Grains are, by and large, the most overrated item in the food pyramid. 6-11 servings? Seriously? Here's what grains provide: carbohydrates, more carbohydrates, satiety, and a poor source of protein. They don't provide much in the way of micro-nutrients, they just provide energy for doing stuff. Now, if you happen to have a physical job, then yeah, go ahead and eat 6-11 servings of grains a day. Are you a professional athlete? Go stuff your face with this stuff. Have as much as you need. Are you a white-collar professional who spends most of their time seated? Then put the sandwich down. Put the lasagne back in the freezer. Leave the rice alone. If you're trying to lose weight, you should probably be limiting yourself to 4 servings a day. Maintaining weight? 4-6. Gaining weight? 6+. That's right, I'm branding the prescription from the food pyramid that I was brought up on as weight gain territory for people who spend most of their time seated. And remember that I'm including sugars and high-carb vegetables in this category, too. So if you're mostly sedentary (except for when you hit the gym), trying to lose weight, and drinking a lot of coke and eating a lot of cake, guess what? You just wrote off your right to enjoy the satiation and more sustained energy release of more complex carbs. Good job.
Now, of course, these amounts need to be scaled based on the individual. Remember that grains are basically just filling in what's left of your macro-nutrients after you've had all your protein, fat, dairy, fruit and vegetables. Based on your current size and weight, your level of activity and your goals, how much carbohydrate your body needs will vary. In fact, this is probably the most variable part of a good eating plan, because it is the filler part.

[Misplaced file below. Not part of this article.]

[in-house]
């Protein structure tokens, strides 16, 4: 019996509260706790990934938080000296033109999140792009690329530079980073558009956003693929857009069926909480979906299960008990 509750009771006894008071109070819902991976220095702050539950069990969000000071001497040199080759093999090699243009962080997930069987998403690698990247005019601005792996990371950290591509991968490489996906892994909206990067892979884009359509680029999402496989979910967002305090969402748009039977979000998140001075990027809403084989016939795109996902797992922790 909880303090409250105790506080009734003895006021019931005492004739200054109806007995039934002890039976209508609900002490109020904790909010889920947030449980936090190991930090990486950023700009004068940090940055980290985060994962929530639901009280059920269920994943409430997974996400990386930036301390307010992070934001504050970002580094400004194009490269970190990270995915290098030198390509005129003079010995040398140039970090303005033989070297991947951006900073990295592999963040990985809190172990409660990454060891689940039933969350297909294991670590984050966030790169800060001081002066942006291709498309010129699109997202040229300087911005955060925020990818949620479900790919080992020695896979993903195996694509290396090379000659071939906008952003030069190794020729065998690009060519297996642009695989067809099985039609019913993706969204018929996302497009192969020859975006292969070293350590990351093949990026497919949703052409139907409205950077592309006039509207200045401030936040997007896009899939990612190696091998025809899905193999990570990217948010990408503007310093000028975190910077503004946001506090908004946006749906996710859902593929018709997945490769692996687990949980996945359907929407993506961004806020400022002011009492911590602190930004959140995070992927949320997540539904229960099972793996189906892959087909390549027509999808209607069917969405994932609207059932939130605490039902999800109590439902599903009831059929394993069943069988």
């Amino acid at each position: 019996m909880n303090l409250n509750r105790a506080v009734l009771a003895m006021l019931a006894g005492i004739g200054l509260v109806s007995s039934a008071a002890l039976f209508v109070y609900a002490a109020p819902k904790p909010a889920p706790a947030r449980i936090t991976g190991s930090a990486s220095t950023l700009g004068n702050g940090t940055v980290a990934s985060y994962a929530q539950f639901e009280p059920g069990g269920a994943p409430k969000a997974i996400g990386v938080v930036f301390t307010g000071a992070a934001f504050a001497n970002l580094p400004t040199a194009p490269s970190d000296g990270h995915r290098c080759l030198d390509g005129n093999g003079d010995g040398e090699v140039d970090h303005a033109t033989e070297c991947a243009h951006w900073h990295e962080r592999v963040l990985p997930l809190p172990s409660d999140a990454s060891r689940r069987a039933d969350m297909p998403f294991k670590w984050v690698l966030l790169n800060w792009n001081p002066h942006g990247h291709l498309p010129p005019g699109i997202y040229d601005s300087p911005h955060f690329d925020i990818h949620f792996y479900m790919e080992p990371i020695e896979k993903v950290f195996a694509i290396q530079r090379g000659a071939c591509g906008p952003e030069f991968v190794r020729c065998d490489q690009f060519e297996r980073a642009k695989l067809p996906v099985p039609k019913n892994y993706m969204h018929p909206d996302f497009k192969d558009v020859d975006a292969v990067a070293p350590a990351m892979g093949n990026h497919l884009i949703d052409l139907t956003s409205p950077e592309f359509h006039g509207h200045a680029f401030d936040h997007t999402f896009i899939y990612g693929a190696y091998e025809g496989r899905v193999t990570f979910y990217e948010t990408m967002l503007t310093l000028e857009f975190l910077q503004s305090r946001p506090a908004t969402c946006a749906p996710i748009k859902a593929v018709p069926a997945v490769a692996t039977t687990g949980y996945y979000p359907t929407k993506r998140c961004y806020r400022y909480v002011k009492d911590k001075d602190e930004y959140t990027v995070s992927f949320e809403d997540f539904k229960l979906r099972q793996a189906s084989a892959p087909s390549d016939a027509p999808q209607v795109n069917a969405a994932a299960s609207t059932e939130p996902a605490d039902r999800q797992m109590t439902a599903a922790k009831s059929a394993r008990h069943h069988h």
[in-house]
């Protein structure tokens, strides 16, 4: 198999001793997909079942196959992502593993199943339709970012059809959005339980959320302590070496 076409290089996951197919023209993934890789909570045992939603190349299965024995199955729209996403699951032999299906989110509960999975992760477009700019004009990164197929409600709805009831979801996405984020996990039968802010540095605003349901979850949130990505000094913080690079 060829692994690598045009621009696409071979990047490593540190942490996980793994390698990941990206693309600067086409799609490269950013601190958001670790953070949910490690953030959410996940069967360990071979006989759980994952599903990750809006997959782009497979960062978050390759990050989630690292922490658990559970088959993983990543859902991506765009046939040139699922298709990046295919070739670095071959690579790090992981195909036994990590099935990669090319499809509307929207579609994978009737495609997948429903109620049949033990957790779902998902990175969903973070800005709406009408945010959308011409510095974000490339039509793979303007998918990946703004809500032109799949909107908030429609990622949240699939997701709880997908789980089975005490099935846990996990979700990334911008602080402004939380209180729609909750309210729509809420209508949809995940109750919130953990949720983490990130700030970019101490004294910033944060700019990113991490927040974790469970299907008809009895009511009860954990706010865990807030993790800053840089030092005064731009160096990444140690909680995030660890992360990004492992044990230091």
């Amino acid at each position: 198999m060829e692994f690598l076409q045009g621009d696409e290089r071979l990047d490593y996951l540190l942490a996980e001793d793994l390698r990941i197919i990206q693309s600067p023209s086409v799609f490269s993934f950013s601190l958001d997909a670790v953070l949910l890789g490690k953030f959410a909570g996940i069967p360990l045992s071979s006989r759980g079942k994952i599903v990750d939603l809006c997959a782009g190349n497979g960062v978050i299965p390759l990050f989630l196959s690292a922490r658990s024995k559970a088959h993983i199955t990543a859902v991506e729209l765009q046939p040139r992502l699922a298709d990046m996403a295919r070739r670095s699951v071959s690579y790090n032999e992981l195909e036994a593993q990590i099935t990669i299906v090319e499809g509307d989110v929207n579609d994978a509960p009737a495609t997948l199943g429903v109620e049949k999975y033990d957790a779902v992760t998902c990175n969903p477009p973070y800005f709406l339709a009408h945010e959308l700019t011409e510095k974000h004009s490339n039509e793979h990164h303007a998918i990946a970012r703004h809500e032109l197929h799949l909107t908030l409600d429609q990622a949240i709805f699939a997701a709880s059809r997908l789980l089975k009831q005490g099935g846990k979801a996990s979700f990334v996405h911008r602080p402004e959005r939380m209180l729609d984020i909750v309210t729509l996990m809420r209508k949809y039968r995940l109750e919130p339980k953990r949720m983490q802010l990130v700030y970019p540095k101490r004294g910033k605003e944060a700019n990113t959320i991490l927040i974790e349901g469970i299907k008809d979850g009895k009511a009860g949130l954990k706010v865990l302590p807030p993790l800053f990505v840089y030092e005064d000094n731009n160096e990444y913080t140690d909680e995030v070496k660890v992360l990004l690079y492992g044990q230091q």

I mentioned above that 1g fat/kg/day seems to work well. The fat you should be eating is generally the fat thatt's intuitively obvious where it came from. The fat on your meat is okay (but be sensible with how much of it you consume), the fat in your nuts and eggs is okay, olive oil is okay, the factory-made trans fats in more processed foods than you'd like to know about is probably not okay. There's been a lot of hating on saturated fats for as long as I've been alive, and an equal praise of unsaturated fats for a long time, too. The information I'm working with now seems to suggest that unsaturated (especially polyunsaturated) fats aren't all they've been cracked up to be, and saturated fats aren't as bad as they've been made out. Most sources I've dealt with regard factory-made trans fats to be poison.
The end bit
All in all, these are my thoughts. There is some study and experience behind this, but if you look you will find nutritionists, dieticians, personal trainers, and plenty of authors telling you otherwise. Take it or leave it. I feel that this covers the way most of us should be eating, but it's up to you to agree or disagree with me, and then to act on that sentiment.